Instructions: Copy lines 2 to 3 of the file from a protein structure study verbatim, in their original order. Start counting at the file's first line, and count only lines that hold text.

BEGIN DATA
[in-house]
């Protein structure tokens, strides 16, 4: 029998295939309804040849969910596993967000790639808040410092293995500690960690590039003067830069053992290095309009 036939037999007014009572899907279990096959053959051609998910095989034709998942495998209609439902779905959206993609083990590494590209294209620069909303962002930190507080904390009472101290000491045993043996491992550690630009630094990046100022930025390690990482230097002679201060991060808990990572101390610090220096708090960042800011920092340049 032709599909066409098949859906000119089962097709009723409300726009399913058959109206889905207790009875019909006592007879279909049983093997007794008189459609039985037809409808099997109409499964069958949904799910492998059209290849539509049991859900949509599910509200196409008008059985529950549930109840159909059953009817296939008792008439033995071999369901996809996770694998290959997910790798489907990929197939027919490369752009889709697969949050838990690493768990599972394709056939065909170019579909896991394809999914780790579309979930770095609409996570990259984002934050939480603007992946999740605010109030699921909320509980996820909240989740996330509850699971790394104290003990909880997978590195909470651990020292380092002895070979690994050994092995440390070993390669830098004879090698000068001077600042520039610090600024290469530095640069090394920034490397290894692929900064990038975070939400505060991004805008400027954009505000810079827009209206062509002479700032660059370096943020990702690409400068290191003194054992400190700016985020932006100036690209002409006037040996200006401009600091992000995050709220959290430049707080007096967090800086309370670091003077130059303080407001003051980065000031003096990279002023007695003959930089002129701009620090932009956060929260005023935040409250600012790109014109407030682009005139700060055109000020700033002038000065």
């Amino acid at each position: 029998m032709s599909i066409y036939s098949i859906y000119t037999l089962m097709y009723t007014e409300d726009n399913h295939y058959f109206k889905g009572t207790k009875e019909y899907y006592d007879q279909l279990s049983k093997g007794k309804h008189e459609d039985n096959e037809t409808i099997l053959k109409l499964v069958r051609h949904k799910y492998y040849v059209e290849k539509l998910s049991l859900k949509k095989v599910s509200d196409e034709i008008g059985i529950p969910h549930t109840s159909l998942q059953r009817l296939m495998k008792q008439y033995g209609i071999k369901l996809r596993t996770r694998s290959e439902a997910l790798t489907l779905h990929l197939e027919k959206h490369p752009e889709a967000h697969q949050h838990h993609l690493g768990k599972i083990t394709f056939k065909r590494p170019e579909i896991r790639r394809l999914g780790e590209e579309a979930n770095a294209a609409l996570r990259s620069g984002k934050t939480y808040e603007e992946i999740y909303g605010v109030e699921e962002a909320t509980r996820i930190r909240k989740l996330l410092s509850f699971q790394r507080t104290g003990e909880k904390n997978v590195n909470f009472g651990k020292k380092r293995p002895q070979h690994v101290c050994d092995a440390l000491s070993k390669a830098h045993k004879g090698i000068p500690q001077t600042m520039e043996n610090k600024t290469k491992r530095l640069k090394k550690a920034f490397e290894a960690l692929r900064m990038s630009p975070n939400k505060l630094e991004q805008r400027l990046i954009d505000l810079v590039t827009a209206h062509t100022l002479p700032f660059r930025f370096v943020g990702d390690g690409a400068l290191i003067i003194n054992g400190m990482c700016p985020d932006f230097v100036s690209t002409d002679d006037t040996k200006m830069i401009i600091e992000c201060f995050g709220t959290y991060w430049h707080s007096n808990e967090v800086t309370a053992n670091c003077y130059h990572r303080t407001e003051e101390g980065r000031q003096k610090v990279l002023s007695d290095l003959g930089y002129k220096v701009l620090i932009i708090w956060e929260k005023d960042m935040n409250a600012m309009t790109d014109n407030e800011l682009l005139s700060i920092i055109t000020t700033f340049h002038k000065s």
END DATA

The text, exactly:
């Protein structure tokens, strides 16, 4: 029998295939309804040849969910596993967000790639808040410092293995500690960690590039003067830069053992290095309009 036939037999007014009572899907279990096959053959051609998910095989034709998942495998209609439902779905959206993609083990590494590209294209620069909303962002930190507080904390009472101290000491045993043996491992550690630009630094990046100022930025390690990482230097002679201060991060808990990572101390610090220096708090960042800011920092340049 032709599909066409098949859906000119089962097709009723409300726009399913058959109206889905207790009875019909006592007879279909049983093997007794008189459609039985037809409808099997109409499964069958949904799910492998059209290849539509049991859900949509599910509200196409008008059985529950549930109840159909059953009817296939008792008439033995071999369901996809996770694998290959997910790798489907990929197939027919490369752009889709697969949050838990690493768990599972394709056939065909170019579909896991394809999914780790579309979930770095609409996570990259984002934050939480603007992946999740605010109030699921909320509980996820909240989740996330509850699971790394104290003990909880997978590195909470651990020292380092002895070979690994050994092995440390070993390669830098004879090698000068001077600042520039610090600024290469530095640069090394920034490397290894692929900064990038975070939400505060991004805008400027954009505000810079827009209206062509002479700032660059370096943020990702690409400068290191003194054992400190700016985020932006100036690209002409006037040996200006401009600091992000995050709220959290430049707080007096967090800086309370670091003077130059303080407001003051980065000031003096990279002023007695003959930089002129701009620090932009956060929260005023935040409250600012790109014109407030682009005139700060055109000020700033002038000065």
């Amino acid at each position: 029998m032709s599909i066409y036939s098949i859906y000119t037999l089962m097709y009723t007014e409300d726009n399913h295939y058959f109206k889905g009572t207790k009875e019909y899907y006592d007879q279909l279990s049983k093997g007794k309804h008189e459609d039985n096959e037809t409808i099997l053959k109409l499964v069958r051609h949904k799910y492998y040849v059209e290849k539509l998910s049991l859900k949509k095989v599910s509200d196409e034709i008008g059985i529950p969910h549930t109840s159909l998942q059953r009817l296939m495998k008792q008439y033995g209609i071999k369901l996809r596993t996770r694998s290959e439902a997910l790798t489907l779905h990929l197939e027919k959206h490369p752009e889709a967000h697969q949050h838990h993609l690493g768990k599972i083990t394709f056939k065909r590494p170019e579909i896991r790639r394809l999914g780790e590209e579309a979930n770095a294209a609409l996570r990259s620069g984002k934050t939480y808040e603007e992946i999740y909303g605010v109030e699921e962002a909320t509980r996820i930190r909240k989740l996330l410092s509850f699971q790394r507080t104290g003990e909880k904390n997978v590195n909470f009472g651990k020292k380092r293995p002895q070979h690994v101290c050994d092995a440390l000491s070993k390669a830098h045993k004879g090698i000068p500690q001077t600042m520039e043996n610090k600024t290469k491992r530095l640069k090394k550690a920034f490397e290894a960690l692929r900064m990038s630009p975070n939400k505060l630094e991004q805008r400027l990046i954009d505000l810079v590039t827009a209206h062509t100022l002479p700032f660059r930025f370096v943020g990702d390690g690409a400068l290191i003067i003194n054992g400190m990482c700016p985020d932006f230097v100036s690209t002409d002679d006037t040996k200006m830069i401009i600091e992000c201060f995050g709220t959290y991060w430049h707080s007096n808990e967090v800086t309370a053992n670091c003077y130059h990572r303080t407001e003051e101390g980065r000031q003096k610090v990279l002023s007695d290095l003959g930089y002129k220096v701009l620090i932009i708090w956060e929260k005023d960042m935040n409250a600012m309009t790109d014109n407030e800011l682009l005139s700060i920092i055109t000020t700033f340049h002038k000065s």